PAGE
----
Something people do (as if giving a command or describing a habit) vs. something people are doing?
OK, so I haven't been doing the German lessons for too long. But there's been something that's been confusing the heck out of me for a while... unless I am completely missing something, it seems as if there is no difference in how you say someone is doing something versus simply saying that they do it (as if a general behavior). Let me give an example:
If I wanted to say "you drink" (as if to command the person or to describe a general habit of theirs) I would say "Du trinkst". I would imagine then to say "you are drinking" (as a current action) I would say "Du bist trinkst". However, in my lessons, "Du trinkst" appears to be both "You drink" and "You are drinking". This happens with other verbs as well. In fact, in one lesson it asked me how to type "We eat pasta" and I typed "Wir essen nudeln" and got it right and then in a later lesson it asked me how to type "We are eating pasta" so I typed "Wir sind essen nudeln" and it told me this was incorrect (but I accidentally hit next before I saw what the correction was)... I must be missing something, right? There must be someway in this language to differentiate between a command/habit and an ongoing action? Does this differentiation come in later more advanced lessons? Or is there a present participle/gerund form of verbs that I somehow missed in the early lessons? This is really confusing me.
There is no present progressive in German, and there are no such things as "du bist trinkst" or "wir sind essen" which are completely ungrammatical.
Instead, "du trinkst" can mean both "you drink" and "you are drinking" and you simply have to rely on context to know which one it is (though since duolingo sentences have very little context, both translations are usually accepted, but in real life it won't be the case).
Good luck with German, and keep in mind that calquing a sentence from English into German usually won't work out, especially when you'll reach more advanced lessons. For instance you'll see that German has a way to form perfect tenses and subordinate clauses which is quite different from English.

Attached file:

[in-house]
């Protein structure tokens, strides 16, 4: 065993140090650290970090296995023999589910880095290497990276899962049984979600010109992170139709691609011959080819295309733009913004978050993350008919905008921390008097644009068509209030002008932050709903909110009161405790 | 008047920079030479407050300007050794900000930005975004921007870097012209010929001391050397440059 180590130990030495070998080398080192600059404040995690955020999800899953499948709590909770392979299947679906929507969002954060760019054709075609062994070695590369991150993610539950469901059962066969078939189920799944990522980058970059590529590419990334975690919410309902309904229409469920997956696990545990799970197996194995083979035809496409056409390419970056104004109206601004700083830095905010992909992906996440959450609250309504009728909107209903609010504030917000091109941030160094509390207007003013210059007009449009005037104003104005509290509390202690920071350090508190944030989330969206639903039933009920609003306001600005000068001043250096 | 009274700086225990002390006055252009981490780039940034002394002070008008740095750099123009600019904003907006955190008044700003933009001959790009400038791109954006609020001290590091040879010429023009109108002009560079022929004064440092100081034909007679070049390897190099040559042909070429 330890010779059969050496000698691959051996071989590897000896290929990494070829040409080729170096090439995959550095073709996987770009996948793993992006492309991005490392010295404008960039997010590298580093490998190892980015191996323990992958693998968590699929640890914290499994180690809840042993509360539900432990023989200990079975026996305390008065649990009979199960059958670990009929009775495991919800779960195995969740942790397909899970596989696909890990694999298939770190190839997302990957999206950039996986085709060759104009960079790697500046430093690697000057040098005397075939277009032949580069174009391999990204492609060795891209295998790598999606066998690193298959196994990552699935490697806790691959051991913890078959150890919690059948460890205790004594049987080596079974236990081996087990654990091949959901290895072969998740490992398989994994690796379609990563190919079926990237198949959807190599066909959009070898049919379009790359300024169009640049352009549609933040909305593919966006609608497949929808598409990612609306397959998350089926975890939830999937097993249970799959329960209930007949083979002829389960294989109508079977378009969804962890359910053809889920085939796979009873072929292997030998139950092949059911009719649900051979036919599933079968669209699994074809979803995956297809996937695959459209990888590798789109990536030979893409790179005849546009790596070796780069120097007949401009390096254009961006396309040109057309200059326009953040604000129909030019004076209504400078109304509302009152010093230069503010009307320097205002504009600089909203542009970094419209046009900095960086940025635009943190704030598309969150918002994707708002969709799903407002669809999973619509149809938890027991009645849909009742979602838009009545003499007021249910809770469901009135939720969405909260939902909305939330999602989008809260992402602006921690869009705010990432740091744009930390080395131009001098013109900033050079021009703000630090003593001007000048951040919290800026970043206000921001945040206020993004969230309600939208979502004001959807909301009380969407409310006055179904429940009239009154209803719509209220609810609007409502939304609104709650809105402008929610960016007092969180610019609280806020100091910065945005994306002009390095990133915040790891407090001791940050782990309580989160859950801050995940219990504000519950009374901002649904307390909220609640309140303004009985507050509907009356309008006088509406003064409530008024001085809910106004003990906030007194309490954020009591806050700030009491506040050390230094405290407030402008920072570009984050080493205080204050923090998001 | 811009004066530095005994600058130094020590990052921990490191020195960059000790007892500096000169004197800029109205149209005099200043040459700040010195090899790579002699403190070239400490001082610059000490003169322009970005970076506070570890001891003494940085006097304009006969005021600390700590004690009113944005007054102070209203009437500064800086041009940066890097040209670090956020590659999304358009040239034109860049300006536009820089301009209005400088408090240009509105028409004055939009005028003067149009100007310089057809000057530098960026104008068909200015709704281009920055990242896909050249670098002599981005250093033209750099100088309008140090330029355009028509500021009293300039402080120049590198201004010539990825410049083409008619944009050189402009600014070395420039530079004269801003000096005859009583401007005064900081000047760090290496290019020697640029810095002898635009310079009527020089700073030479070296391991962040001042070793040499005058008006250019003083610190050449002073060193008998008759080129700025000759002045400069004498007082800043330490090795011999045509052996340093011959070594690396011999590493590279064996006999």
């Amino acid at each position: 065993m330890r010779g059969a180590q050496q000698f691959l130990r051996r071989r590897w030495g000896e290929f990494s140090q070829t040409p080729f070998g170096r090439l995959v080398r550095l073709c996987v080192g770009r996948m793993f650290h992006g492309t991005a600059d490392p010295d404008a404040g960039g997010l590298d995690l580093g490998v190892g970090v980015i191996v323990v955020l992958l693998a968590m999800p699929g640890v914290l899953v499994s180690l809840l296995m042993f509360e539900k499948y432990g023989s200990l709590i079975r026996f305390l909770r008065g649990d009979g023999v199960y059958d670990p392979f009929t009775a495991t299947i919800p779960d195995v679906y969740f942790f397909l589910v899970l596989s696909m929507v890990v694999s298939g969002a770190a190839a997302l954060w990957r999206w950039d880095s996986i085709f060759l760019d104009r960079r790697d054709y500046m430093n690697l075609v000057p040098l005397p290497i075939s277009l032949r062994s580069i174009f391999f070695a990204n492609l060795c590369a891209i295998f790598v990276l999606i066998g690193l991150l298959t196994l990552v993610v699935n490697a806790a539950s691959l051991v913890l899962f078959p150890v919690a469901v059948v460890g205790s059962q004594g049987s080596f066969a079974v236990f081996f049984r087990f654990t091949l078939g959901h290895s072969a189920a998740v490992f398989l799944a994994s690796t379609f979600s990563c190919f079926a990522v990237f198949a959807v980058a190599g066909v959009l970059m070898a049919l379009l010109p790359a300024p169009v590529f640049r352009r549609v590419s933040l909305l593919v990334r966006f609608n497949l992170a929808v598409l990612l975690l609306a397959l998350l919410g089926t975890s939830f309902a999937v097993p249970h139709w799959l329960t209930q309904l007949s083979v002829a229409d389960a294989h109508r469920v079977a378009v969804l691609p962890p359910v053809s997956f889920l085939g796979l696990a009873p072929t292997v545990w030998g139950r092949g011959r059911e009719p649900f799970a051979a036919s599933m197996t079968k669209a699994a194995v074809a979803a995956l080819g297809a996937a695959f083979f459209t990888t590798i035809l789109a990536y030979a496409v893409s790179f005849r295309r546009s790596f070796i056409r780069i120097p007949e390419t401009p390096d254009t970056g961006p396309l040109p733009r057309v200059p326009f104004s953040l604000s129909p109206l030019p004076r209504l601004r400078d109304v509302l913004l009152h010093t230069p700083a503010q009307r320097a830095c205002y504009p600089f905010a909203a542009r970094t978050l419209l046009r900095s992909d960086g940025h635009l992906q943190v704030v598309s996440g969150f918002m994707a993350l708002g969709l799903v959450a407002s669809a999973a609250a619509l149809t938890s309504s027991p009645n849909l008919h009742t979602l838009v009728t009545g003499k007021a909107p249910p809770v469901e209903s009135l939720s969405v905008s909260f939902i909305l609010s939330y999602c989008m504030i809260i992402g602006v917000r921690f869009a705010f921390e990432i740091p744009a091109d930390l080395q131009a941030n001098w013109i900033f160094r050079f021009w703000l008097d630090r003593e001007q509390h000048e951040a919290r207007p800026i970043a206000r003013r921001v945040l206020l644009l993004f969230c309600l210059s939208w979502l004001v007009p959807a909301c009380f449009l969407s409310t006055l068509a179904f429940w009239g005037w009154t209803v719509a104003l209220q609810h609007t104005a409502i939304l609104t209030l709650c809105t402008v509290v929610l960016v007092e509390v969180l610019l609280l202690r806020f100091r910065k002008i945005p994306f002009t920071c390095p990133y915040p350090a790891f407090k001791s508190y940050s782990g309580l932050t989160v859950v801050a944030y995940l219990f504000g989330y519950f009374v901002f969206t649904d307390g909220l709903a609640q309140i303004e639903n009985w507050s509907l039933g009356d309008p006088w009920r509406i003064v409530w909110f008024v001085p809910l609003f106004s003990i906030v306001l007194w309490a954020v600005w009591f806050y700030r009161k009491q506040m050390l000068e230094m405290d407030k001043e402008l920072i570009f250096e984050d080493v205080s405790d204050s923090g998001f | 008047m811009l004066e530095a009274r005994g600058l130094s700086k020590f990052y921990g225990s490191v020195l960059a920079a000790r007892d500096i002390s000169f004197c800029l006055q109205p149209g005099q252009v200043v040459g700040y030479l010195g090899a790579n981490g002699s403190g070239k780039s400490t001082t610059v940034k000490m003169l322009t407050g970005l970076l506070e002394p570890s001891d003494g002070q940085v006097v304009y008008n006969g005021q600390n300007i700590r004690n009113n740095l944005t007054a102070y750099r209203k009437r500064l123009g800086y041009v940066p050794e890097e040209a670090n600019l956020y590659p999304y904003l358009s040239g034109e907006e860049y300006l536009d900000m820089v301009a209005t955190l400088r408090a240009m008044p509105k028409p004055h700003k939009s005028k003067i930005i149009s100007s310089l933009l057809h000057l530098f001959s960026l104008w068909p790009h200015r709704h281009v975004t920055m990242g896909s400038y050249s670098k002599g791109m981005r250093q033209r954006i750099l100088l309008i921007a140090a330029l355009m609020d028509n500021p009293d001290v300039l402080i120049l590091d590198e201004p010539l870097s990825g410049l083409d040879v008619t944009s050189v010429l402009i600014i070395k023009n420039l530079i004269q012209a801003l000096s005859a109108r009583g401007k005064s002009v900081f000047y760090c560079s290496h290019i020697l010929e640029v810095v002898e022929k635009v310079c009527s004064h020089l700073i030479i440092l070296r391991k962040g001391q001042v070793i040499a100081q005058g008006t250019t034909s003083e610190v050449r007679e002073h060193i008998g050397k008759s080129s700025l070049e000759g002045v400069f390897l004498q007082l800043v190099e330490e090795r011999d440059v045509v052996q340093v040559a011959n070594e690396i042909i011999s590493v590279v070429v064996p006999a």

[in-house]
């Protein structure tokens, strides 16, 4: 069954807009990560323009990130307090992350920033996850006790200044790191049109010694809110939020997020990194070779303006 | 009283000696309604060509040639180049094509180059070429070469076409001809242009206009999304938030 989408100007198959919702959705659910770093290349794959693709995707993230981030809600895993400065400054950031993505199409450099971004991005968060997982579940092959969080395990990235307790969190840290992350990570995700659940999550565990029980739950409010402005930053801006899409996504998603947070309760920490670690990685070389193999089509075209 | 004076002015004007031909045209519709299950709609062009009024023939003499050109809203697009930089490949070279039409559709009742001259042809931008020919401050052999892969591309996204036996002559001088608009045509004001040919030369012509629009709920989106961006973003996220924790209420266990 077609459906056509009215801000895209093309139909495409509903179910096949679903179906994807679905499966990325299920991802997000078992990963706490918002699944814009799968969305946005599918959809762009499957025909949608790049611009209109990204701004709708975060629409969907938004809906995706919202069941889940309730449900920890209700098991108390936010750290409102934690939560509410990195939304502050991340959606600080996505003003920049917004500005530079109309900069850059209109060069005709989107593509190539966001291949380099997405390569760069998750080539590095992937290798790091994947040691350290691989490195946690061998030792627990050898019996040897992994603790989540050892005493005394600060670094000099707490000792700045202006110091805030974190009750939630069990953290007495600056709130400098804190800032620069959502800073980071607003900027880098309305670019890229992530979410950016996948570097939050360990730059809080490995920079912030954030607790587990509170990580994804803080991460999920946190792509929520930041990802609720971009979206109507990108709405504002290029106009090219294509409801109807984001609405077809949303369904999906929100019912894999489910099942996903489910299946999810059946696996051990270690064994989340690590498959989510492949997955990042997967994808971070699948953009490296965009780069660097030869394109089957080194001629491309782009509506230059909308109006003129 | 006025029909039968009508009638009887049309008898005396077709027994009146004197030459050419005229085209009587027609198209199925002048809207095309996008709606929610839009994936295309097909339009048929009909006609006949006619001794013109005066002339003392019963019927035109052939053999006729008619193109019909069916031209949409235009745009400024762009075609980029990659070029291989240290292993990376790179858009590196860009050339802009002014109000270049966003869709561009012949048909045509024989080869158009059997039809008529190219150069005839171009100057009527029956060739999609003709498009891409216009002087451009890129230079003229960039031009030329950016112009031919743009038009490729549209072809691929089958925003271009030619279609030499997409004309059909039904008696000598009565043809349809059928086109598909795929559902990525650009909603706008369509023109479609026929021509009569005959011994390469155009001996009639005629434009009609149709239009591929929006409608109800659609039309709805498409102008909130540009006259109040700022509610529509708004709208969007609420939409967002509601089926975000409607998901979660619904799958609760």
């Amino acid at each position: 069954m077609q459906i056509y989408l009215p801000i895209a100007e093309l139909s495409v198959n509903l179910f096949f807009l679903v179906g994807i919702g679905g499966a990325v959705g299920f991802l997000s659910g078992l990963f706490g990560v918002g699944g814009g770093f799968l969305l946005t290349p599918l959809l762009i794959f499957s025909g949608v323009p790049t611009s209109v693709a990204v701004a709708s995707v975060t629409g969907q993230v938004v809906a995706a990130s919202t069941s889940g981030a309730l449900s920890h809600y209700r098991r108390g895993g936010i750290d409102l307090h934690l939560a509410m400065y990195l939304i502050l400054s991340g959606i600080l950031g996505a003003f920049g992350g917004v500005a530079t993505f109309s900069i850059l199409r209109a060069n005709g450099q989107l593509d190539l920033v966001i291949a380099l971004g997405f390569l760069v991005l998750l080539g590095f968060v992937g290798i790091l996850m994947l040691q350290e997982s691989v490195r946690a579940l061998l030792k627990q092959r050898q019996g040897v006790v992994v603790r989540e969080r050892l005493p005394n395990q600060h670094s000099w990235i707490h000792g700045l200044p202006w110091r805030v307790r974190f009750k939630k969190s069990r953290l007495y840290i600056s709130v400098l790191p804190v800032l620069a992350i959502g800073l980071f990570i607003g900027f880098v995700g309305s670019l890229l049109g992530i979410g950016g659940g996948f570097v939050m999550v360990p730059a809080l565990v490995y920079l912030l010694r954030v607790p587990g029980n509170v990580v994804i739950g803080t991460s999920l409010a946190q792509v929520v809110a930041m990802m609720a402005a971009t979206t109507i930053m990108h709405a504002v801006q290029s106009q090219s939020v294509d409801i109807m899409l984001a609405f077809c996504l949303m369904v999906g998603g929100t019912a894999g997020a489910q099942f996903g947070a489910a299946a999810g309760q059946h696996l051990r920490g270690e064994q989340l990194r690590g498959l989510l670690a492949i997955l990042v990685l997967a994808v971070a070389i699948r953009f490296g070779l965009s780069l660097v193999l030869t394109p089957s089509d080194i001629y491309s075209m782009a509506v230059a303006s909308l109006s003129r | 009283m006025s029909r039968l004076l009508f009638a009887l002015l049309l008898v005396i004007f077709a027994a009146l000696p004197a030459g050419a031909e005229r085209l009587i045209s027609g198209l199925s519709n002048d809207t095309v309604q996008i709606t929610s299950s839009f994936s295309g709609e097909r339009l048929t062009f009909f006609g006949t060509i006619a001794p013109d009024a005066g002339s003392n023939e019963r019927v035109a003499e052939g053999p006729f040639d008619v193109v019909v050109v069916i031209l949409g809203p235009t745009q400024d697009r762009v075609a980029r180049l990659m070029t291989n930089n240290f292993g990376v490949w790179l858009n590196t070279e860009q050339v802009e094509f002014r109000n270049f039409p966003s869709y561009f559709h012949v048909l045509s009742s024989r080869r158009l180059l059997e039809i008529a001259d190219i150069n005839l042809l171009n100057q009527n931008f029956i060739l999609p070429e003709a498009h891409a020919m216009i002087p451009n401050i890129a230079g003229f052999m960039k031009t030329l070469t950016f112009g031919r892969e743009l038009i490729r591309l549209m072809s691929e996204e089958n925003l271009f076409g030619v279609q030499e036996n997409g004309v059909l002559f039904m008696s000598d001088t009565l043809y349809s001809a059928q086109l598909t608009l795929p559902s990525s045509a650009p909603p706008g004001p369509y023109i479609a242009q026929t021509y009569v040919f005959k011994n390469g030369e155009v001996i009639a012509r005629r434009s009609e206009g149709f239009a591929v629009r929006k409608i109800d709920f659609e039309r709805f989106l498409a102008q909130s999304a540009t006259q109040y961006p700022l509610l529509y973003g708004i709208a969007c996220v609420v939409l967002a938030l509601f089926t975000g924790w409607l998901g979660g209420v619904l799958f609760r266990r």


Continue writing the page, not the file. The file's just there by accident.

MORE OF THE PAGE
Thank you for the reply. But is there really no way to tell other than context. I mean, in speech it should not be much of a problem, but what about in writing. What if an author is describing a character of theirs and says "Du trinkst" and the preceding or following sentences do not give much context. How would a reader know if the character is currently drinking at this point in the story, or if the author is revealing an ongoing habit of drinking? Maybe "drinking" is not the best verb to think about this with, but there must be some pretty confusing ambiguities in written in German, even for native speakers/readers, if there really is no other way to tell than context.
Also, where did I go wrong with "we are eating pasta". In my original post I mentioned that I put "Wir sind essen nudeln" and was told by duolingo that it was wrong, but clicked continue before I took time to read the correction. How would I properly say that? Just "Wir essen nudeln"? Or "Wir sind nudeln essen" (that is a translation I got from google just a few minutes ago, and it doesn't make sense to me because it would literally mean "we are pasta eating", but like you said, you can't just calque English into German). Thanks!
There's no way to tell apart from context. It's not as confusing as you think- I've come across no instances where I've been confused as to what's meant. Any complete sentence will have enough information to decide whether the action is being carried out as we speak or it's a habitual action.
Disclaimer: If you don't want to read all of my BS about what's going through my head and the imaginary very rare scenario I came up with in which context may not immediately resolve the situation, skip to the third paragraph in which I get to asking my question. Sorry, I like to type my thoughts out in detail
Okay, so I have another question. But let me start off by saying first that I understand what you guys are saying in response to my first question(s) and it does actually make sense to me. I find it hard to imagine never coming across a situation in which it would be confusing despite context, but I suppose it would not be a functioning language if that happened a lot, right? My new question is with regards to some phrases I would like to know regarding how to clarify what I mean if I were to ever wind up in such a situation in which context may not (at least immediately) let the person to whom I am speaking know what it is I meant to say regarding a person's current actions vs. a habit (and I didn't want to Google it... you know Google Translate, it would be enough to survive off of, but not always grammatically correct). Anyway, for the sake of having a hypothetical to work with here (for me to imagine and for you to plug your responses into), I am going to type out a situation. Again, I realize as Mr_Eyl said, any such situation would be extremely rare as context would resolve the issue, especially for fluent speakers. But just imagine this setup in which I am a non-fluent speaker speaking to someone who probably is (and this is going to sound more like a crappy cable cop drama than a real conversation, but bear with me for the sake of the question).